Paging Emergency Alerting System

Mesh emergency wireless system

  • 100 Watts
  • 100% duty cycle
  • Full simulcast support
  • Remote Diagnostics
  • Complete real time control via management interface

The STI Engineering RFI-148 100 Watt VHF paging transmitter is being used in the Victorian Government’s state-wide Emergency Alerting System (EAS).

Servicing the 30,000 personnel of the Country Fire Authority, Rural Ambulance Victoria and the Victoria State Emergency Service, the EAS replaces a variety of outdated systems to provide a guaranteed method of emergency message delivery to all populated areas of Victoria.

Implemented by LSE Technology (Australia) Pty Ltd, the EAS consists of sophisticated comprehensive message management and reporting systems, along with a 24x7 Network Operations Centre and Help Desk for network users. Messages are distributed to more than 160 transmitter sites throughout the state via satellite services and broadcastsimultaneously.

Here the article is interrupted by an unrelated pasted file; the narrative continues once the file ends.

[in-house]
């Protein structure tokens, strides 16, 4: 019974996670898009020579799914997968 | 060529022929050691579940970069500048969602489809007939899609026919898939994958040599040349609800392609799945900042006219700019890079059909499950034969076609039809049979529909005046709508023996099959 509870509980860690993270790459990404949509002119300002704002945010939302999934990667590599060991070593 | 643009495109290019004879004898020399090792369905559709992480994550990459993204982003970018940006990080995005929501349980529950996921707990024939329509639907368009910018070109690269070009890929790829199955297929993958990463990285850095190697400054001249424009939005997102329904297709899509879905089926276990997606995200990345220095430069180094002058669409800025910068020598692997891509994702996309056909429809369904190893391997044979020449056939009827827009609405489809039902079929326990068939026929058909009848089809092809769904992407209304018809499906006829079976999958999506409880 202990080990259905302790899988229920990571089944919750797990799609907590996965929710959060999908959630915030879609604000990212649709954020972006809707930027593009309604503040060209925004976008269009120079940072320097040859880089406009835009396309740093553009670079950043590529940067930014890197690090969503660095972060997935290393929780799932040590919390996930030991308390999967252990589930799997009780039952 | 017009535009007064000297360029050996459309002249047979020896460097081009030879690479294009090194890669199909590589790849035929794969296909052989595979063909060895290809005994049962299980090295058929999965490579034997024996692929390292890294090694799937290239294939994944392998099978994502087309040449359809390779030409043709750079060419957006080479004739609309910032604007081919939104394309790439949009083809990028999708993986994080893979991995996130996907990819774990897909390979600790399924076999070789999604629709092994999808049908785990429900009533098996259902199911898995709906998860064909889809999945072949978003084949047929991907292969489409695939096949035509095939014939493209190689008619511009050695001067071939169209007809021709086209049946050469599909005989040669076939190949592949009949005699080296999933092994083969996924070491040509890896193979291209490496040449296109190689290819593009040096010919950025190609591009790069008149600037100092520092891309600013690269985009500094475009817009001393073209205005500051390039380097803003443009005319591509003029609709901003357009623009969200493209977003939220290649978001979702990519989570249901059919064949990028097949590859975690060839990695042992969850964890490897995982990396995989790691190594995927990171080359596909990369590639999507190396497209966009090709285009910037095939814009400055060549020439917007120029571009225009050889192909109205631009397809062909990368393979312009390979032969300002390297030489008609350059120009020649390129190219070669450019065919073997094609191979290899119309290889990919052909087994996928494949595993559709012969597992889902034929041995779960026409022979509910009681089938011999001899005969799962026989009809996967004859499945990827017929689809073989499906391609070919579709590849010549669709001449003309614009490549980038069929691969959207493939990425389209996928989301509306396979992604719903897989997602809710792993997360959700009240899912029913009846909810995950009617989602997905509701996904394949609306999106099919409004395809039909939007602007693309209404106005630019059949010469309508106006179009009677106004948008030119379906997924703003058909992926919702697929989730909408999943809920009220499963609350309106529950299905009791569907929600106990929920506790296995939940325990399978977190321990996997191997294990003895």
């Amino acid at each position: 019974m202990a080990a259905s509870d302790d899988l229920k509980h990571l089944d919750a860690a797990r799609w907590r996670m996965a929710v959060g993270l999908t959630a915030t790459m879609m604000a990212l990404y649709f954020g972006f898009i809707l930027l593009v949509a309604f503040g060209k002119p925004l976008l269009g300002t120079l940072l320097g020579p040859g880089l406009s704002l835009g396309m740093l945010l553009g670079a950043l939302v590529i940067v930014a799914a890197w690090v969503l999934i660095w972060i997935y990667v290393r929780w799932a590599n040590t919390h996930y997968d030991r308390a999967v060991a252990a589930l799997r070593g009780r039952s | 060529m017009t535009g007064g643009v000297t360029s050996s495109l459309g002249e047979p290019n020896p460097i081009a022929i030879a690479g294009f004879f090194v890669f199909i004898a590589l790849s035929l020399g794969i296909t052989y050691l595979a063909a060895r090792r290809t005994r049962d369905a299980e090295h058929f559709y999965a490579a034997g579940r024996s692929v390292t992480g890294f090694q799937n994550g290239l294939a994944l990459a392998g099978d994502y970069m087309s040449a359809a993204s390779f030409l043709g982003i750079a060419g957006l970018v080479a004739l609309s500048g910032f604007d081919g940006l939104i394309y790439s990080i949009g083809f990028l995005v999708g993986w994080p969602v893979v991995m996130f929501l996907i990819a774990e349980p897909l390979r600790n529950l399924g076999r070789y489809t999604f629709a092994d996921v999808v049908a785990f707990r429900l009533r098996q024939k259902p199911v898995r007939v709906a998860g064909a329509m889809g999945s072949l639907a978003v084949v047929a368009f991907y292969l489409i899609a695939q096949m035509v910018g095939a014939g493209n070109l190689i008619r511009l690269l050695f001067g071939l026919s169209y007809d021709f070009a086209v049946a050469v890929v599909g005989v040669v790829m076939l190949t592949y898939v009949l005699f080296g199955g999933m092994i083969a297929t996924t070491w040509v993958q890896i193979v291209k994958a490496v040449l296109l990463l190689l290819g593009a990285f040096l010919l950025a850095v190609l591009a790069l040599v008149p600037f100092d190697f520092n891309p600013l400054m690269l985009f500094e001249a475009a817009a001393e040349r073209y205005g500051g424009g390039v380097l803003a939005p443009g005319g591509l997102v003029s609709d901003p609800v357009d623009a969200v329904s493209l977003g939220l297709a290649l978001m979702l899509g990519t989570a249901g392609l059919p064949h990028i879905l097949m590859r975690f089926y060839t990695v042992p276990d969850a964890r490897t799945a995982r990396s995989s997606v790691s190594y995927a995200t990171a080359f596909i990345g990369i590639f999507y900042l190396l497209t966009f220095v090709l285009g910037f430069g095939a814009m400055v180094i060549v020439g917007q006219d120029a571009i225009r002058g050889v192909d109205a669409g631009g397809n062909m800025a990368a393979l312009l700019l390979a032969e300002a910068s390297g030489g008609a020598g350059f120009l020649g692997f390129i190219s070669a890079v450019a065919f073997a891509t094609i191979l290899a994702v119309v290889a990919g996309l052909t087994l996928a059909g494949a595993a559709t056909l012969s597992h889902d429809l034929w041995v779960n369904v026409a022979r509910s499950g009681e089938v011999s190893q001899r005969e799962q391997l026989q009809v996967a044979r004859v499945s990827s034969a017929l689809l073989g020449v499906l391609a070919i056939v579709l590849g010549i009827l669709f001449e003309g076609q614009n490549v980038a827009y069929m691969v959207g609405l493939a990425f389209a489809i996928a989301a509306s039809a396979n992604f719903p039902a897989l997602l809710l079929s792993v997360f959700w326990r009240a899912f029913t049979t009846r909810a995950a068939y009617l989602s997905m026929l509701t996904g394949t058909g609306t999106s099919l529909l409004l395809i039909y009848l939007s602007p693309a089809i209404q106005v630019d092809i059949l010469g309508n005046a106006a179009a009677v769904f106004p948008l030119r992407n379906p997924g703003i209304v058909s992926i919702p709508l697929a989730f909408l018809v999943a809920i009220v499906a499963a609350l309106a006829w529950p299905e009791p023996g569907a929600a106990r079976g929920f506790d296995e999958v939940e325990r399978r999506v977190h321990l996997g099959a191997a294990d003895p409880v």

The system takes advantage of the transmitter’s inbuilt simulcast options for absolute delay, carrier offset and high precision GPS reference to eliminate the common causes of message loss such as simulcast delay spread and zero beating.

LSE has implemented a unique form of messaging where paging messages can be individually encoded for transmission at POCSAG 512, 1200 or 2400. In normal operation, POCSAG 512 is used to ensure the maximum possible message saturation, where 2400 can be used in times of extremely high message volumes to ensure messages are still delivered within strict message delivery time requirements. An emergency system requires high availability and the STI Engineering paging transmitter was chosen due to its proven reliability in installations throughout Australia, America and Europe.

The system also takes advantage of the comprehensive diagnostics available on discrete outputs and the serial interface. The operator can download diagnostics and fault reports from the transmitter remotely and take action immediately. This is especially important for the maintenance of the system as many transmitter sites are hundreds of kilometres from major cities.

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